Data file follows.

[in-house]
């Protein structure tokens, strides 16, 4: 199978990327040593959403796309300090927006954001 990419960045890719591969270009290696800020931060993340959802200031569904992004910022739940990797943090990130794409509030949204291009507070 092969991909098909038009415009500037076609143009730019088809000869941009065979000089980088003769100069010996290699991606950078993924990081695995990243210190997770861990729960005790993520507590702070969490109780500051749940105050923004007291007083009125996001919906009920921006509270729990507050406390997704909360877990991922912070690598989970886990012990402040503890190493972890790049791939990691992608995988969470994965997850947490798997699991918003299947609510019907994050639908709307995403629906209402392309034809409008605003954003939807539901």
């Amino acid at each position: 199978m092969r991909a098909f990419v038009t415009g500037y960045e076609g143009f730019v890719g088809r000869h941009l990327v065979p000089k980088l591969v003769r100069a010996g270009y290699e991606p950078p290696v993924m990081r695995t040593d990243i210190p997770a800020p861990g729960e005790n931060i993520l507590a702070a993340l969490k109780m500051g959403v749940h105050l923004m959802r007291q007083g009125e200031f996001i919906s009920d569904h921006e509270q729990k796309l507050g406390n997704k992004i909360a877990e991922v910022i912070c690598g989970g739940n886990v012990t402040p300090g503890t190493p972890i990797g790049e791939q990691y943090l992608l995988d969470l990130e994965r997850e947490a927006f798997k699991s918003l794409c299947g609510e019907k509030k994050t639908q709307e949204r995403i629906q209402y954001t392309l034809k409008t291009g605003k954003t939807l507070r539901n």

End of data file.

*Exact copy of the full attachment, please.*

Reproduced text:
[in-house]
């Protein structure tokens, strides 16, 4: 199978990327040593959403796309300090927006954001 990419960045890719591969270009290696800020931060993340959802200031569904992004910022739940990797943090990130794409509030949204291009507070 092969991909098909038009415009500037076609143009730019088809000869941009065979000089980088003769100069010996290699991606950078993924990081695995990243210190997770861990729960005790993520507590702070969490109780500051749940105050923004007291007083009125996001919906009920921006509270729990507050406390997704909360877990991922912070690598989970886990012990402040503890190493972890790049791939990691992608995988969470994965997850947490798997699991918003299947609510019907994050639908709307995403629906209402392309034809409008605003954003939807539901």
């Amino acid at each position: 199978m092969r991909a098909f990419v038009t415009g500037y960045e076609g143009f730019v890719g088809r000869h941009l990327v065979p000089k980088l591969v003769r100069a010996g270009y290699e991606p950078p290696v993924m990081r695995t040593d990243i210190p997770a800020p861990g729960e005790n931060i993520l507590a702070a993340l969490k109780m500051g959403v749940h105050l923004m959802r007291q007083g009125e200031f996001i919906s009920d569904h921006e509270q729990k796309l507050g406390n997704k992004i909360a877990e991922v910022i912070c690598g989970g739940n886990v012990t402040p300090g503890t190493p972890i990797g790049e791939q990691y943090l992608l995988d969470l990130e994965r997850e947490a927006f798997k699991s918003l794409c299947g609510e019907k509030k994050t639908q709307e949204r995403i629906q209402y954001t392309l034809k409008t291009g605003k954003t939807l507070r539901n």